I heard recently that Stackoverflow has changed their license on code. I don't know the details. Myself, along with a handful of other users, have explicitly licensed code posted to Stackoverflow using a blurb in our profile (this particular blurb is a few years old at this point). The license text reads as follows:

Unless otherwise noted, all original source snippets I post on any StackExchange site are dedicated to the public domain and licensed under the terms of the Unlicense or CC0, whichever is most appropriate for your use. Do with them as you see fit, no attribution necessary. Please observe the license requirements of any third-party libraries or snippets that my code references (if any), as they may supersede this license.

Stackoverflow's license seems to be CC-BY-SA, which is more restrictive than the one I specified. Either that or MIT? I'm unsure on the details.

Which terms ought a user abide by? What if I had specified a more restrictive license?

  • 7
    They haven't changed the license yet. They're still sorting out the change, if it's going to happen at all. So, it's still CC-BY-SA.
    – Kendra
    Commented Jan 25, 2016 at 16:23
  • 1
    All content submitted under the previous licence will still be CC-BY-SA, and code submitted after the licence change will be under MIT.
    – AStopher
    Commented Jan 25, 2016 at 16:37
  • @cybermonkey, note that the new license may not necessarily be MIT, as we don't know the details yet. Commented Jan 25, 2016 at 17:04
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    Note both licenses (old and most likely also the new one) are non-exclusive so you can dual(triple, quadruple, ...) license your own content any way you want (with other non-exclusive licenses and the user can then choose any of it to his liking. Commented Jan 25, 2016 at 20:58
  • Any code that you've licensed under CC0 and the Unlicense will continue to be licensed under those licenses. Stack Exchange also adds to that collection of licenses, but they are changing the license to the MIT. Nothing will change to the way you license your content.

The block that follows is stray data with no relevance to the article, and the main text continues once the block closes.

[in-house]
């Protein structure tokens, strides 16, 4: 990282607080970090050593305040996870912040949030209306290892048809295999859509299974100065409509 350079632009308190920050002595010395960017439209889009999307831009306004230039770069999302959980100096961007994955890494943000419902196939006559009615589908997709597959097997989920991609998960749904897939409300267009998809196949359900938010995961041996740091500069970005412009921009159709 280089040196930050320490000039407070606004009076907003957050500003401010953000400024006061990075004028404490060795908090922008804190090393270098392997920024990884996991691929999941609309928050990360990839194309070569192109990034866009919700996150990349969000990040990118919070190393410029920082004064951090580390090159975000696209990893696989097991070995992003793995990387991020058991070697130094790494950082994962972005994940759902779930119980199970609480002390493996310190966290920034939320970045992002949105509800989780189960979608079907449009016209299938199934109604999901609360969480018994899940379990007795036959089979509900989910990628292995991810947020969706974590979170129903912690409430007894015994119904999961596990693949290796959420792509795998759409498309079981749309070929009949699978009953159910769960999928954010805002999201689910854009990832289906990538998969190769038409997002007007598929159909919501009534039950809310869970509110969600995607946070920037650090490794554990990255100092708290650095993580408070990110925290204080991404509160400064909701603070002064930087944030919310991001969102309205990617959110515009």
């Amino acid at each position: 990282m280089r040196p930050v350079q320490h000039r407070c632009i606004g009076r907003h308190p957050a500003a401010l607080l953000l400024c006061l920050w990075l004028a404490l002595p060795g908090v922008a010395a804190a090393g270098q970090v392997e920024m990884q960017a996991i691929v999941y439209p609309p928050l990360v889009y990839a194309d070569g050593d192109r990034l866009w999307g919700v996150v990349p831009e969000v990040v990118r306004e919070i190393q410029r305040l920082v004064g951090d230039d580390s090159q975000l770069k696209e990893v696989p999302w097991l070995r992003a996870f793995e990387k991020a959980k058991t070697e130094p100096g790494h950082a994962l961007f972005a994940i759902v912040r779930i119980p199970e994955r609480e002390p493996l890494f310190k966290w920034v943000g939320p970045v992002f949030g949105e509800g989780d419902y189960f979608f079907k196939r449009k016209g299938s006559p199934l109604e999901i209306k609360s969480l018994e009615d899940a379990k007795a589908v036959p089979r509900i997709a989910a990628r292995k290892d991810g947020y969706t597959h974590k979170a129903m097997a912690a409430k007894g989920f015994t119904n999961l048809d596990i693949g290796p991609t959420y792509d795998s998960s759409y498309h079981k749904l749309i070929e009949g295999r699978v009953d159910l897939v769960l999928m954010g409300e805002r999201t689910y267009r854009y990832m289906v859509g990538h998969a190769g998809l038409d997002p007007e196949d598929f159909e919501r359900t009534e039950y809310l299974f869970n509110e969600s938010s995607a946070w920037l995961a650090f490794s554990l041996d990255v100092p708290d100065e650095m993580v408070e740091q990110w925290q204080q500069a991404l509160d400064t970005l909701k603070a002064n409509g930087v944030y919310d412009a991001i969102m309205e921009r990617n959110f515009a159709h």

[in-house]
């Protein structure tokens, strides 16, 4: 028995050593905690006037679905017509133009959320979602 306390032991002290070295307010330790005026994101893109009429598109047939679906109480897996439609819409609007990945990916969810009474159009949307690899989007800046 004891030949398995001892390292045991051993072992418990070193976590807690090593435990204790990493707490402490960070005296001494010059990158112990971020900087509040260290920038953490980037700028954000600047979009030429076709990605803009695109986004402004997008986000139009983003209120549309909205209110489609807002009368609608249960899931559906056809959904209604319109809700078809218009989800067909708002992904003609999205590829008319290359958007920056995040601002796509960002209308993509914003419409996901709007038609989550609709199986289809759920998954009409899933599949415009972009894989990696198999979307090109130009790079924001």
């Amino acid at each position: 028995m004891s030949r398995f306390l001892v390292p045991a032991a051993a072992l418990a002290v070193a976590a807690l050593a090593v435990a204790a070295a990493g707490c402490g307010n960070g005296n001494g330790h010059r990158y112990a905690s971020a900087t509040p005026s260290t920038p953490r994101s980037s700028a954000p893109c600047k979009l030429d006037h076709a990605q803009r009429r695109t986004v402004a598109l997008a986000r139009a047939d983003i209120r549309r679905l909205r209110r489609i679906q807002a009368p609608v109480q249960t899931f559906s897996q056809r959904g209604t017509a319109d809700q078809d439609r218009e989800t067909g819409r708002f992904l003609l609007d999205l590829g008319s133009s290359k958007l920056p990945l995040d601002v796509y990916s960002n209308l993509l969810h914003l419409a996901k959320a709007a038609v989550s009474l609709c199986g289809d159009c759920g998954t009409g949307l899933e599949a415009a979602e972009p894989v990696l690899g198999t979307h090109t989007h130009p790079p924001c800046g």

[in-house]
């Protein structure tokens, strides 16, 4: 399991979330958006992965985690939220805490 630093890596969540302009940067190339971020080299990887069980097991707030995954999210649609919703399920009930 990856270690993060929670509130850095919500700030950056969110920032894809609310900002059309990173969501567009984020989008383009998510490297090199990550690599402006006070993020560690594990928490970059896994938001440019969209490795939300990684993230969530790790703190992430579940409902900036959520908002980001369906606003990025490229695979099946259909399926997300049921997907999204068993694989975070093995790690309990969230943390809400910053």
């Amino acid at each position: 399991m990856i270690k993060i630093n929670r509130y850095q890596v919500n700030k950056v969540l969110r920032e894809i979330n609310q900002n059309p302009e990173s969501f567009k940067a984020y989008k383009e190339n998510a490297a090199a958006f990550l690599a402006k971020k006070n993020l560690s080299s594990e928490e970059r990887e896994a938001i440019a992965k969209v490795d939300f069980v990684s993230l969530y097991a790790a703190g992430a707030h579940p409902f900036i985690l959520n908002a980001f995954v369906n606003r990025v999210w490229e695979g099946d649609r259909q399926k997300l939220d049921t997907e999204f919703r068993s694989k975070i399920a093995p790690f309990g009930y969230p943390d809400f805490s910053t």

– Zizouz212
    Commented Jan 26, 2016 at 21:32

1 Answer 1


No, it won't.

To clarify this a bit: You can make your code available under whatever license you want, as you are doing now, in addition to the standard CC-BY-SA licence which covers everything posted on Stack Overflow.

This means that whoever uses your code can do so under either the standard Stack Exchange license (CC-BY-SA), or the licence(s) you specify.

In your case, the user can either use your code under the standard CC-BY-SA license covering all posts, which requires attribution, the Unilicense, or CC-0.

Saying that your code is licensed under a more restrictive license does not change this. Eg. If you say "All original code I post on Stack Overflow is licensed under the GPL" in your profile, people can use your code either under the GPL license, or use it under the standard SE CC-BY-SA license.

Essentially, everything you post is always licensed under CC-BY-SA, but you can choose to also make it available under another license. (It's yours after all, so you can license it under whatever license you want, and do whatever you want with it)

So (how) will this change ?

First, let me be clear: the new license has not been introduced yet. In fact, we don't even know what the final version will look like, if it ever does get introduced at all.

If Stack Exchange changes the license for posts, not much will change in your case.

Oder posts posted before the new license goes into effect will still be available under CC-BY-SA, as before. Newer posts will be licensed under the new license (Currently, this looks like it will be something MITish).

As before, you can choose to license your posts under whatever license you choose, in addition to the standard Stack Exchange license (CC-BY-SA for old posts, the new license for newer ones).

  • 1
    "It's yours after all, so you can license it under whatever license you want, and do whatever you want with it" - that actually only works because the license used by SO is a non-exclusive license. SO could, if they wanted to, decide to publish new content under a license that would indeed make the blurb of the original poster irrelevant (I guess). So the questions seems to be about a real concern. Commented Jan 25, 2016 at 20:54

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